letting go

By coming parents in a devastated world, we also develop an innate sense of love that cannot be destroyed. We will try to show that even if the author is right, the dangers of our society cannot be compared to previous one. And by making sure our children are as safe as they could be, we keep the hope that we are in control of their education and future at least. In “Letting go”, Sam Salesman states that parents use too much control over their children by not letting them grow as the responsible adults they crave to be, by monitoring their every move. O agree with the author that we overprotect our children ore than ever before, certainly because we cannot look at our new generations and compare them to the care-free children in a care-free world, as it was after the World War II. Unconditional love is what makes parents worry so much. By accepting to be understanding friends instead of parents, and by using candor over rigidity, we are failing our children. Also, we all promised not to be as our parents, the guidance for our children should be stricter.

Discipline in the USA is a constant fear. Child protective services are called if a child complains of his parents. Early in school, children are taught o dial 9-1-1 if parents to discipline them. Of course, I do not mean to correct with abuse but to do so to teach them right from wrong. Furthermore, we need to look at the statistics in today’s world. Child trafficking cannot be compared to anytime in the century. The horror of what happens in a split second of inadvertence is also what motivates parents to act as guardians or private “body-guards”.

Constant fear of the unknown set by the media do not allow parent’s mind to rest, we are polluted by violence and crimes in the most vulnerably uncommon places. For example, the mass shooting in our schools or movie theatres leave such an impact on us that we run to buy cellular phones or bulletproof backpacks for our children, as early as by age 6. Do believe that public derangement from different sources does not allow parents to feel safe and protected.

Obviously by losing control Of their own safety, they do realize they would be helpless in some circumstances. The terrorist attacks against the American soil in 2001 created an overwhelming sense of despair and emptiness, and we came do admit that our lives do not only depend on us but are at the mercy of any abomination. By using social ideas and other means of communication as cellular phones, we keep in constant contact with our children to pretend to be in control of what could happen to them, and also pretending to have a sense of safety.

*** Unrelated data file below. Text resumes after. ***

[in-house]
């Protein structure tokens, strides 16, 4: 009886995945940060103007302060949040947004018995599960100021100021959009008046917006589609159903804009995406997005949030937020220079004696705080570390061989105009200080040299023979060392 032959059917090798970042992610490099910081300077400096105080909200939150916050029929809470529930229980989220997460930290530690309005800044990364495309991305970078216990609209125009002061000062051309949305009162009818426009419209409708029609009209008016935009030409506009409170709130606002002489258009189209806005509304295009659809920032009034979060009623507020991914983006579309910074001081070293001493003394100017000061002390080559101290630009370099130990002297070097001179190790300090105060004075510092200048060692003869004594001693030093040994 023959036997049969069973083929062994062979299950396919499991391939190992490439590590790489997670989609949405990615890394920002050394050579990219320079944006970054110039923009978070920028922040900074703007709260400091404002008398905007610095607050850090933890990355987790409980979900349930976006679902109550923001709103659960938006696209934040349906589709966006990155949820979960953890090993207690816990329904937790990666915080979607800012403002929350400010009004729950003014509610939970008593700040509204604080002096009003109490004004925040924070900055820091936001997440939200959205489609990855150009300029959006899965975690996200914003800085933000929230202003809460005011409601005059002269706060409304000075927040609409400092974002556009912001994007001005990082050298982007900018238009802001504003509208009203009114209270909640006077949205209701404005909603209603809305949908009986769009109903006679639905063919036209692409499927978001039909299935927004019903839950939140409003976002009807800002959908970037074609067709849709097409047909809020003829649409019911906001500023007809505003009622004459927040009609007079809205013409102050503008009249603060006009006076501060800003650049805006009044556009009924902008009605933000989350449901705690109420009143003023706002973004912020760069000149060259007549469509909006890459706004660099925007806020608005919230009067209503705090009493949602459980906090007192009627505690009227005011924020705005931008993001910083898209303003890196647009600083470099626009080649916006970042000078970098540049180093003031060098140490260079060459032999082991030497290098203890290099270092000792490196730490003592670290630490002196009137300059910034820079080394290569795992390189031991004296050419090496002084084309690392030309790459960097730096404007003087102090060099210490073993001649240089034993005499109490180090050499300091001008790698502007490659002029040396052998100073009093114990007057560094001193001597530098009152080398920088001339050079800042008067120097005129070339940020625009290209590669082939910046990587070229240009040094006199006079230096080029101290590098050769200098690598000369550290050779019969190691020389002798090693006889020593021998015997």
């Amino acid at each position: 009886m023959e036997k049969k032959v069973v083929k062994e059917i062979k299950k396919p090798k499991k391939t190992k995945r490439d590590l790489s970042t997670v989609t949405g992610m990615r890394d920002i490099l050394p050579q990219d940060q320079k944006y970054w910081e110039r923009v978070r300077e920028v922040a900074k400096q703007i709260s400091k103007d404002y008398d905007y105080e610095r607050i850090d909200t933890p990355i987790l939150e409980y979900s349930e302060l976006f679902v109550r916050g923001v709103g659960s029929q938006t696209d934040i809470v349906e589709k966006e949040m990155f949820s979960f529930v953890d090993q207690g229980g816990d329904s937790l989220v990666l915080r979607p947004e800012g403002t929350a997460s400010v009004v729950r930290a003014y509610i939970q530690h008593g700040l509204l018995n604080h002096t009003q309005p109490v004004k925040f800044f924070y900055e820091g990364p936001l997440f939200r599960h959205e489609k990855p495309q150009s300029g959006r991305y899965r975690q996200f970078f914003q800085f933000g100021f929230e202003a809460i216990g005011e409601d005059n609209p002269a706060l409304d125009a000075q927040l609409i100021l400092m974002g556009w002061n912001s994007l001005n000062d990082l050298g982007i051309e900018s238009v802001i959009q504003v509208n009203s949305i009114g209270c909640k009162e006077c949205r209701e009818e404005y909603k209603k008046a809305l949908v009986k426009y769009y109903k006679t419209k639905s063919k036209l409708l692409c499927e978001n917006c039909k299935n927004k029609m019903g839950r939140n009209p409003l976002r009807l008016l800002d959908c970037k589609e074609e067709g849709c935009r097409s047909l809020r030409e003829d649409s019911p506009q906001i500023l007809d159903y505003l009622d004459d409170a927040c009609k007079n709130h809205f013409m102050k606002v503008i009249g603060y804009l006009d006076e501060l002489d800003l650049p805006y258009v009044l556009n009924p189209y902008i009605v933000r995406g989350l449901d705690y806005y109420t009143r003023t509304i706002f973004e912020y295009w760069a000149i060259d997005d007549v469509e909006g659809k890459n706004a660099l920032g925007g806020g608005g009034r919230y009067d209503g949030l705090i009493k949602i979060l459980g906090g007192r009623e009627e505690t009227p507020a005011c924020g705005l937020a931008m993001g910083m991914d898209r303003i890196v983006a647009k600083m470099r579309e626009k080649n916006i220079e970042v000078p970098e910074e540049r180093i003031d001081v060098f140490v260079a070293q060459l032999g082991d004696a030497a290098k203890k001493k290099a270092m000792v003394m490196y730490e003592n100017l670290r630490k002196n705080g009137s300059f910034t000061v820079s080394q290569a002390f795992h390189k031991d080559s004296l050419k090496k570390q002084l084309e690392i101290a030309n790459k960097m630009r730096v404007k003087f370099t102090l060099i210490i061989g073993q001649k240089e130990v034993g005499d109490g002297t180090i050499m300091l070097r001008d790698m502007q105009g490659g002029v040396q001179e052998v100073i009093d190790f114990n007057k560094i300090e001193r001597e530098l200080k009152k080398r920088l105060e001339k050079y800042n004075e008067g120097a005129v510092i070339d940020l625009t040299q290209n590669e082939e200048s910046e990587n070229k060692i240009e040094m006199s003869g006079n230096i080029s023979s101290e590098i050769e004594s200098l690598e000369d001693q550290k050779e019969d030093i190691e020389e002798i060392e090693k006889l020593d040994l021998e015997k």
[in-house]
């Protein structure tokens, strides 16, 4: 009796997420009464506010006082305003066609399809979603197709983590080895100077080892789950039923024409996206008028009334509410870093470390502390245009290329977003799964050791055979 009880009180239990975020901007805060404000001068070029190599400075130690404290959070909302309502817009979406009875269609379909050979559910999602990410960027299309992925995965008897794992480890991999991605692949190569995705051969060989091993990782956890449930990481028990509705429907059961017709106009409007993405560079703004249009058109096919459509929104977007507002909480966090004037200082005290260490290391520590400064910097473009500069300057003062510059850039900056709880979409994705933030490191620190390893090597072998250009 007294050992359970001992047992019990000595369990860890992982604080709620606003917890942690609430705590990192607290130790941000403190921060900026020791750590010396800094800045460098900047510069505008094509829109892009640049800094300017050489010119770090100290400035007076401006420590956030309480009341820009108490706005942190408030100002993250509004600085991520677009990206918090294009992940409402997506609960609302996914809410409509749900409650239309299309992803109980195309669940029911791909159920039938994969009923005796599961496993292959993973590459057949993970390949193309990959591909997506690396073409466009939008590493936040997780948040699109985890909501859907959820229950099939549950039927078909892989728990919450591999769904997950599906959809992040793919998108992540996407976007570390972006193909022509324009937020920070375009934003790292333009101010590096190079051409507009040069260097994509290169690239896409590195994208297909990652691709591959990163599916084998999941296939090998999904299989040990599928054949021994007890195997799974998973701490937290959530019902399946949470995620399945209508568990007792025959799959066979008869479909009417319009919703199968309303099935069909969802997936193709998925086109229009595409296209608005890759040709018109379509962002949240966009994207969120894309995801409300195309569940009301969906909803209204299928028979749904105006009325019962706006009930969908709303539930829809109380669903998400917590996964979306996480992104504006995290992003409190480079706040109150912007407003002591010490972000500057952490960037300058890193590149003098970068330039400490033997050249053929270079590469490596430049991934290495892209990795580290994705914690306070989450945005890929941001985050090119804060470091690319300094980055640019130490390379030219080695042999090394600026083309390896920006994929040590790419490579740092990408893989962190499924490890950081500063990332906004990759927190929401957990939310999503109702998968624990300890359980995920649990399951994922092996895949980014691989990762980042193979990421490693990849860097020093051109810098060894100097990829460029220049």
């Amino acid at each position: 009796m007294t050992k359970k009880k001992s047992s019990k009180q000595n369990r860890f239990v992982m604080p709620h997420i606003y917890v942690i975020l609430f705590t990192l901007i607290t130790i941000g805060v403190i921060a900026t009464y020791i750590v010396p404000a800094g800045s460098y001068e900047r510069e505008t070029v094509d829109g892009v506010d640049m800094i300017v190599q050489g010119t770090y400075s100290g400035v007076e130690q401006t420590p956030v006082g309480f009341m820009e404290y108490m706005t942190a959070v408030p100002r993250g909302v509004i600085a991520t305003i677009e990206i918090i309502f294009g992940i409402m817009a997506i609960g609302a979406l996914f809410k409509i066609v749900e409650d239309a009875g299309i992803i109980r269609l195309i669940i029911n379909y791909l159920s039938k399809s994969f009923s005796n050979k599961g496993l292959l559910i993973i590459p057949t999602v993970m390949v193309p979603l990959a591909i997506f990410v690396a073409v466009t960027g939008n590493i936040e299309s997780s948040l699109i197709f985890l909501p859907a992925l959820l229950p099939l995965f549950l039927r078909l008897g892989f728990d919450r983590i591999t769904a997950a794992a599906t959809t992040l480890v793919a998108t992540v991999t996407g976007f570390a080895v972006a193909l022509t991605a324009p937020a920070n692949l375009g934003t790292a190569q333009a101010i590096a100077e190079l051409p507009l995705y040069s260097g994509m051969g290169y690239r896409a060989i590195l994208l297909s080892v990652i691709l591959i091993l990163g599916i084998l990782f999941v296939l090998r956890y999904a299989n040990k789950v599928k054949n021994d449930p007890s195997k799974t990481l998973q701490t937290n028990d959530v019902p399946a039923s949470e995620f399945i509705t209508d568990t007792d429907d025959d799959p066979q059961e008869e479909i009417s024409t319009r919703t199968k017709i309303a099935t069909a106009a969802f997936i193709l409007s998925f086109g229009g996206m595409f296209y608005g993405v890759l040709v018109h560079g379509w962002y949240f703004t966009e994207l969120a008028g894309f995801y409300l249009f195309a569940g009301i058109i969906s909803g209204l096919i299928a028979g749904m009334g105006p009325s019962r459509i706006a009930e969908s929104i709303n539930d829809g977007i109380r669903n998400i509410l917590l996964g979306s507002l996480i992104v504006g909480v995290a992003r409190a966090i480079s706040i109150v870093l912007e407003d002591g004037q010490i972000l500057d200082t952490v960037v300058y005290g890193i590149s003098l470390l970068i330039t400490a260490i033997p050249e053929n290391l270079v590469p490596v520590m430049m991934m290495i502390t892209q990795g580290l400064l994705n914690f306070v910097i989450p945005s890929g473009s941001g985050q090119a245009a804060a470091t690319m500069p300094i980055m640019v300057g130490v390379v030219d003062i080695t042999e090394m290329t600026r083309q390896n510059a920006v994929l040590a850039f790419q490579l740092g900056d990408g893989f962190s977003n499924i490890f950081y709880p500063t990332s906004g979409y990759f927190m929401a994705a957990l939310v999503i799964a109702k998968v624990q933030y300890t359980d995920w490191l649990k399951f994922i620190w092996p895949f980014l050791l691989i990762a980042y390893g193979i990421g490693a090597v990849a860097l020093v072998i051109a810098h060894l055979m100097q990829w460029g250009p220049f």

Our society is so fearful of a chemical attack, the end of the world and perhaps another world’s war that parents need to make sure to preserve their heirs. We are so afraid of the “here” and “now” that parents rely in the fake proximity created by constant monitoring. In addition, since the financial crisis of 2008, young adults in he USA moved back With their parents because they cannot afford to arrive out of the parental nest after college. Even more troubling, those young adults stay longer under their parents’ care.

In mid-century, such grown children would be considered a failure but certainly not in today’s society. Parents will rather let their children come back home rather than let them be an easy pray for unscrupulous people. In fact, reality television and other shameful scams try to lure our kids with fame and money. Our society has come to a point of desperate attention, and, if not monitored, television and internet can become a parent’s worst nightmare. Perverted voyeurism is part of an elaborate system.